To better see what Zack and I were doing, check out da map
Day 7 - Woke up on the shore to see a rising sun going over the massive Punta el Pulpito, a major point, rising 200m above the sea, jutting out a kilometer from the mainland, like a pulpit or a fortress. This is said to be one of the most dangerous places to kayak in the Sea of Cortez, and Ronaldo told us that in the 70's several members of another NOLS course died there. Lucky for us there were no waves that morning as we coasted along the cliffs and admired the birds and fishies swimming around giant under water boulders. There were two huge arches, one more like a 40' tall tunnel, that made this a highlight of the Odyssey. Around the point we beached and climbed up for fantastic views. Spent the rest of the day heading further south and stopping at a beautiful protected cove with a sandy beach. Met some local sand and sea bums who fed us clams and fish they caught and gave us pointers on how to catch both, which we never managed to do.
Day 8 - Spent the morning fishing but only caught a dogfish - which are inedible and mangy looking. Headed out of the cove saying goodbye to the sand bums, who were planning on paddleboarding all the way to Pulpito and back and to climb it... They were fit. A couple of dogs from near by swam out with us as we left. Went into the very picturesque bay just to the south and admired the rocks, villas and yachts there. Stopped on a beach and goggled and tried clamming with no success, but I did snag a big oyster! Later shadowed a sailboat for a while and then found Captain Barnacle's cave. There the gentle waves washed into the 50' deep/40' tall cave. A dark crevasse inside the sea cave made a deep crashing sound with the waves that caused my heart to shake, and so that was the Captain's soul still beating. I'd say that cave was the single coolest thing we saw the whole trip. Hung out there, then continued down the cliffy and totally exposed shore until the next big bay where we cooked our oyster.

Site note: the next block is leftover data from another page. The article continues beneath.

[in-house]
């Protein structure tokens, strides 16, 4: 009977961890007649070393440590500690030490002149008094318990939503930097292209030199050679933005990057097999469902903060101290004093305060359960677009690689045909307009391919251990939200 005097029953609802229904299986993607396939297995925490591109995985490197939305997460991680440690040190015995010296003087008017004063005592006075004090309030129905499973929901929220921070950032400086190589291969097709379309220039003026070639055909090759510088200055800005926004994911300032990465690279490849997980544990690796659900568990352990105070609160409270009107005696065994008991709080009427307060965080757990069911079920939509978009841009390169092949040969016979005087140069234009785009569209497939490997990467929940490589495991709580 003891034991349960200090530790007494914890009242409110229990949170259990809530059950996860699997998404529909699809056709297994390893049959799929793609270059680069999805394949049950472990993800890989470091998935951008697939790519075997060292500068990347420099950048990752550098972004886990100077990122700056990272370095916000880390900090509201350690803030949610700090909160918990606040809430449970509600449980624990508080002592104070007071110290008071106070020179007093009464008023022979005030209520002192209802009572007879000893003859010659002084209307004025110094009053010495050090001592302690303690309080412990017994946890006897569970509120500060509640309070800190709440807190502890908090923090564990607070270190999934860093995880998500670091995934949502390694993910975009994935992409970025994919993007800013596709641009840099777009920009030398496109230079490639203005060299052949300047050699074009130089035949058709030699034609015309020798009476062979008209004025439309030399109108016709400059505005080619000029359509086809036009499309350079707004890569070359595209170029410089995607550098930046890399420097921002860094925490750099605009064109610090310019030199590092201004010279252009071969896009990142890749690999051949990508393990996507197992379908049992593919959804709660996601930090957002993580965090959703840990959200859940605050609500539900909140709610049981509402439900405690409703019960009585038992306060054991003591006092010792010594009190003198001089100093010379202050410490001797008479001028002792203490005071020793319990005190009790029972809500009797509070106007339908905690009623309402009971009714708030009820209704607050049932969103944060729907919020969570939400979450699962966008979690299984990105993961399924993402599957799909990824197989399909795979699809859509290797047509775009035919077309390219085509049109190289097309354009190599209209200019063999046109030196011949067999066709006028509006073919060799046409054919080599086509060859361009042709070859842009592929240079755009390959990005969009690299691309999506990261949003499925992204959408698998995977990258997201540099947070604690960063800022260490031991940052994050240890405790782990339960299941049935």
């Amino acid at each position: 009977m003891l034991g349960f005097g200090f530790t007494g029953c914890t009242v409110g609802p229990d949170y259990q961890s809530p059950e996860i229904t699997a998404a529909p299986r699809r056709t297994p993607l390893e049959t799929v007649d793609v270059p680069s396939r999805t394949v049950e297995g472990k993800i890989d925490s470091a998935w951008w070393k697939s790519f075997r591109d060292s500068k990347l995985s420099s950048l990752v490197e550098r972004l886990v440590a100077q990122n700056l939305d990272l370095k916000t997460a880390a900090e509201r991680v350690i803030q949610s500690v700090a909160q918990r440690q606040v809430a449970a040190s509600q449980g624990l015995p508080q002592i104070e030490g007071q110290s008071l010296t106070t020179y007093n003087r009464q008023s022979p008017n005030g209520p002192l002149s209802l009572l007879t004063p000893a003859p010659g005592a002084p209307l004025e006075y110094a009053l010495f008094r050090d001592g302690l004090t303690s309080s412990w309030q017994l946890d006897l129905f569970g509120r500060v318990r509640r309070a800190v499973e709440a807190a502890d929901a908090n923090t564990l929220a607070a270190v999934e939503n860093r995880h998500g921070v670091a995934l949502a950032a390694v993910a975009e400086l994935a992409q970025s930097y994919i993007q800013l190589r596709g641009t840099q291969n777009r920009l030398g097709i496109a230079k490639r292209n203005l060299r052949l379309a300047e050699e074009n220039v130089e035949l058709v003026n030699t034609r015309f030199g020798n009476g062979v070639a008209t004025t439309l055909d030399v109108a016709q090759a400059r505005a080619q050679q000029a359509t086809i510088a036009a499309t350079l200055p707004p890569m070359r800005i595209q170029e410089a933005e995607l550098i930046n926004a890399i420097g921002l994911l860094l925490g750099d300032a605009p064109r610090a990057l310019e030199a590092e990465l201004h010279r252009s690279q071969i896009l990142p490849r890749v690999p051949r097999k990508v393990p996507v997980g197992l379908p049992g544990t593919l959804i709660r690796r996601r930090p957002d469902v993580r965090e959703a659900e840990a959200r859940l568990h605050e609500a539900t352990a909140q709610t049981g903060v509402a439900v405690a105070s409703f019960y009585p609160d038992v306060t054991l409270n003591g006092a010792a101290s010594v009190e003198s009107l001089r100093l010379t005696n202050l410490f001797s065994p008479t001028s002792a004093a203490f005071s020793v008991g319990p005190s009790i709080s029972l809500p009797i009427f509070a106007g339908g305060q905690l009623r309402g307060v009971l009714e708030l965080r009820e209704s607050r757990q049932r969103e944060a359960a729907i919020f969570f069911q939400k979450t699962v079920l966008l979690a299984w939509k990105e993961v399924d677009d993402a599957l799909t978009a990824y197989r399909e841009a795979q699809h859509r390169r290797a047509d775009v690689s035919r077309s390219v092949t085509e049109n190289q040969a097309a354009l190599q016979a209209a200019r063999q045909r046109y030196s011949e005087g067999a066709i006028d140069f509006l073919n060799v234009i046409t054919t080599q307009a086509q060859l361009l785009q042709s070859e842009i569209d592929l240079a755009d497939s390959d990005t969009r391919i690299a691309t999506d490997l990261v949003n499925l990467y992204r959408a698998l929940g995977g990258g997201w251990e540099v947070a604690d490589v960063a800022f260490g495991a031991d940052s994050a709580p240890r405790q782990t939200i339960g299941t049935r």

Day 9 - Checked out an abandoned resort that turkey vultures had taken over. Headed out with the mild wind and waves at our back, passed a busy fish camp where an anchored boat's motor wouldn't start (they didn't wave to us...), and the shore became very green and mountainous. Even though it was green and looked tropical from a distance, it was most definitely all very spiky and prickly desert plants. Stopped at a cool shore cave for a while before continuing the day covering a lot of ground. We stopped at a rocky beach and crash landed due to the rising swells. This shoreline was amazing, with green mountains behind and very cool headlands around, and we decided to drink the rest of our alcohol and chill out on the rocks.
Day 10 - Set off early after sleeping on the shore. Crossed over to Isla Coronados. There we stopped on a beach, swam for a bit then headed up the long dormant volcano there. The hike was brutal and hot, all loose rocks, steeps and pointy cacti, we didn't bring enough water and Zack was in his sandals. It took longer than we thought in the HOT afternoon sun. We got some of our best pics up here though. Headed back down and chilled out on the beach on our last night of the kayak trip. That night we both saw the legendary Baja fireball - something between a shooting star and comet, like a bright orange ball slowly coming into the atmosphere and it looks like its dissolving leaving a big glowing orange cloud behind. I've never seen anything like it, and doubt I ever will again. I wonder if it could mean anything...